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How much more an average household will be paying for electricity in April

An average South African household could be spending as much as R600 extra on their monthly electricity bills from April, translating to an additional R8,000 each year. This is according to Alumo Energy Business Director Jean-Phillipe Ghyoot, who crunched the numbers to demonstrate the growing impact that continuous double-digit tariff hikes are having on household budgets.


In April, households will see electricity prices leap by 12.74% on top of the 18.65% increase implemented in July last year, adding insult to injury after the record levels of load shedding experienced in 2023.


“There’s no sugarcoating South Africa’s situation right now regarding power, whether at home or in the workplace. We not only have an unreliable supply, but we are also facing a second front of attack in the form of ongoing price hikes,” notes Ghyoot.


“The impact of load shedding on our daily lives, work, and businesses means that alternative energy sources, both at home and at work, are now no longer luxuries, but necessities. And, given the dramatic price increases implemented each year, the investment case for solar systems is stronger than ever.”


The impact of electricity price increases in real terms


Demonstrating the point, Alumo calculated how much an average five-member household living in Pretoria will be paying after April compared to one, three, and five years ago. Assuming this family consumes 12,000 kWh per year, their bill at City of Tshwane “domestic supply” rates would currently total some R3,250 per month or R39,000 per year.


The exact price adjustments at municipal levels following the April increase have yet to be announced. But, should this family’s prices leap by 12.74%, their bill would soar to R3,911 per month or nearly R47,000 per year, placing even greater strain on budgets.


Just three years ago, or in 2022, this same family would have been paying R3,084 each month or R37,000. But further underscoring the impact of dramatic price hikes, their bill five years ago would have totalled only R2,477 per month or R29,724 per year – a difference of more than R17,000 on electricity alone.


The picture is no better when seen within a continental scale. According to, the South African consumer currently pays 250% of what the average Nigerian pays; electricity in Zimbabwe is 97% cheaper than ours; and only nine other countries on the continent are subject to higher tariffs than we are. And all these calculations do not yet account for the increased rates for 2024.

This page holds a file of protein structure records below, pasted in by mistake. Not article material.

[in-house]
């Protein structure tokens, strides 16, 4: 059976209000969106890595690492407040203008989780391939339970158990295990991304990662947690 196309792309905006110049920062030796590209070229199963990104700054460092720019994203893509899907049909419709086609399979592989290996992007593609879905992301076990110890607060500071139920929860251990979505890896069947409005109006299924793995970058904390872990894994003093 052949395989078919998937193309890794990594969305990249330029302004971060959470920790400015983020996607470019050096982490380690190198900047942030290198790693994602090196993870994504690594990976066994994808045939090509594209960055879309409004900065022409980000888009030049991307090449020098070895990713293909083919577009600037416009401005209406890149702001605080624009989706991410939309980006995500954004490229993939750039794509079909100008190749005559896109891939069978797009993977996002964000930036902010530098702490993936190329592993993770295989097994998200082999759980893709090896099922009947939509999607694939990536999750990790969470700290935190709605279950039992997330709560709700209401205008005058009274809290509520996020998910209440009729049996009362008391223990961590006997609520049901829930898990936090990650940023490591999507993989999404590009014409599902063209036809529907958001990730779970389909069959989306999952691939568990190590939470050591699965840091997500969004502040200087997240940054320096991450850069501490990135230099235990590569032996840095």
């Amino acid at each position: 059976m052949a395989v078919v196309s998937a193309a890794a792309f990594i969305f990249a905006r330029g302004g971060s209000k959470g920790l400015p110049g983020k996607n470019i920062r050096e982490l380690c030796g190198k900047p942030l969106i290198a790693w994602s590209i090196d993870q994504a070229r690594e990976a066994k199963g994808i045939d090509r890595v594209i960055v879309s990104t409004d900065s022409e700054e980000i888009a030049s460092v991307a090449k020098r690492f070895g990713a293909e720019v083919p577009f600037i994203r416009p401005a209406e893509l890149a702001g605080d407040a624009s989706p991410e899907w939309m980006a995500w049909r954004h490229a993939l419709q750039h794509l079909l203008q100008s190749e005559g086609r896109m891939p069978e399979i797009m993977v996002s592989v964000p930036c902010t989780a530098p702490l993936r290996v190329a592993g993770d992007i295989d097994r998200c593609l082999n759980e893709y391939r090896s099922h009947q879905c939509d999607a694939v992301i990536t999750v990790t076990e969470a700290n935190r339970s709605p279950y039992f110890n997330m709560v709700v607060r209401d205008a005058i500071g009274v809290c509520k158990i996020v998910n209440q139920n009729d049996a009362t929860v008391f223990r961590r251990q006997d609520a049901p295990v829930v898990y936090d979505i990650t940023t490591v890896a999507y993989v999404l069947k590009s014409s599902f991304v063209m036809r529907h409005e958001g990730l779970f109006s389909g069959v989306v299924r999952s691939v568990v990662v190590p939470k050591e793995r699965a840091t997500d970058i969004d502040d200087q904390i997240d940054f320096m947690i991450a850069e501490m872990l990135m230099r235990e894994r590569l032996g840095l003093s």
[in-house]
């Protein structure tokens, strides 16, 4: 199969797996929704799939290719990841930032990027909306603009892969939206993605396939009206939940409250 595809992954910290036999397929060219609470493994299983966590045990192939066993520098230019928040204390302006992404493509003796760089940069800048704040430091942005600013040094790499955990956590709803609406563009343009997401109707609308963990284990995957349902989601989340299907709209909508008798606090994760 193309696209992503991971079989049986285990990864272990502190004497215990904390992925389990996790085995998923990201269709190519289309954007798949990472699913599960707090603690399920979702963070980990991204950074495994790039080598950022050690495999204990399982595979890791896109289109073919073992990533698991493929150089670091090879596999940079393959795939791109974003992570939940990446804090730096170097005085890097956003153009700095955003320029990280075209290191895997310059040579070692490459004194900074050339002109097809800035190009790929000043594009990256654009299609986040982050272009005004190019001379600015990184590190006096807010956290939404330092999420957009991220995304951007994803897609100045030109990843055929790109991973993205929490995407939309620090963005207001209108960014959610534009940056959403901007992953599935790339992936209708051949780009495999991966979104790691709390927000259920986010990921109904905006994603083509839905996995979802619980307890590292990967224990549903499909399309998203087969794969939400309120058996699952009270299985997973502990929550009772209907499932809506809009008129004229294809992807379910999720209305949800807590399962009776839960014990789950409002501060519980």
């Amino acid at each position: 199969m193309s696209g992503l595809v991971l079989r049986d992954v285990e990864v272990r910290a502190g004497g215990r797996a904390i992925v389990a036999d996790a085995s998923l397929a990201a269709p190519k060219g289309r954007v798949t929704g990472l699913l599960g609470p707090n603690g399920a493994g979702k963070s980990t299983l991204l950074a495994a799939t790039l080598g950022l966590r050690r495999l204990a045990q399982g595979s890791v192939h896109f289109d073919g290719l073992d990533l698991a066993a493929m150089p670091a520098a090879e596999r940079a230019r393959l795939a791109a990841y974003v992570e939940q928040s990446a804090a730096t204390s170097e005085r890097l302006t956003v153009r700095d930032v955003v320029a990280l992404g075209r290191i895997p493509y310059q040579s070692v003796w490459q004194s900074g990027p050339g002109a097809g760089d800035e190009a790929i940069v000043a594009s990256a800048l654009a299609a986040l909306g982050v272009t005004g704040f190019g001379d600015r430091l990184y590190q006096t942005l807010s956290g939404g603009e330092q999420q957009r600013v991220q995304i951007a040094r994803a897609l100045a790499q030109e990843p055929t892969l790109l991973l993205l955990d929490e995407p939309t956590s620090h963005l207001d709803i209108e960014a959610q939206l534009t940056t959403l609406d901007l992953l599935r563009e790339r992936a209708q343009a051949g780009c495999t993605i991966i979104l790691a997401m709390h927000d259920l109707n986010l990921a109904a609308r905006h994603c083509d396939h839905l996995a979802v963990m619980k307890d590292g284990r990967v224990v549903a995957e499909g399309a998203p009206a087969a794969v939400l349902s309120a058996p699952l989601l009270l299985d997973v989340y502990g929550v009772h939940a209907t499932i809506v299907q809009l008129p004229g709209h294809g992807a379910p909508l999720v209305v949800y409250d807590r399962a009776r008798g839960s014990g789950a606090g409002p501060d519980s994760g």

“By contrast, a well-designed solar system tailored to households’ specific energy requirements, that balances costs versus energy benefits, should offer savings of at least 65% on electricity bills. In our example, had this household installed a solar system, they would have accumulated savings of approximately R43,000 in electricity costs over the last three years,” explains Ghyoot.


No longer a question of ‘if’, but ‘when’


We are now past the point where the question was whether to install backup power. “Bear in mind that the cost of alternative power solutions has remained steady over the past few years, whilst the electricity price soars, representing increasing savings over time. As a result, the cost benefit keeps leaning towards power alternatives as an attractive long-term investment.”


Naturally, the issue of immediate affordability comes to mind, and Alumo has anticipated this hurdle: “We’ve created various payment packages, and even a rent-to-buy option, which allows families to install a system immediately, and then pay for it as their income allows.” Alternative power isn’t a one-size-fits-all solution, and consumers should be wary of being sold a system that’s beyond their requirements. “We assemble power packages for different dwellings or businesses,” Ghyoot continues, “dependent upon their needs and building size.” He adds that Alumo does maintenance of most reputable alternative power systems, whether they themselves installed the system or not.


“We also have a 24-hour phone hotline, which drives a 48-hour onsite-repair deadline. We’re sure that consumers will find this handy, as nobody wants to go from Eskom downtime to downtime on their power backup.


“Ultimately, for the foreseeable future, ‘life as normal’ isn’t going to happen; certainly with regard to our electricity supply. We will need to take extraordinary steps, and it makes sense to see a quality solar system installed by professionals as an important long-term investment that can save on electricity and even add to the value of your property.”

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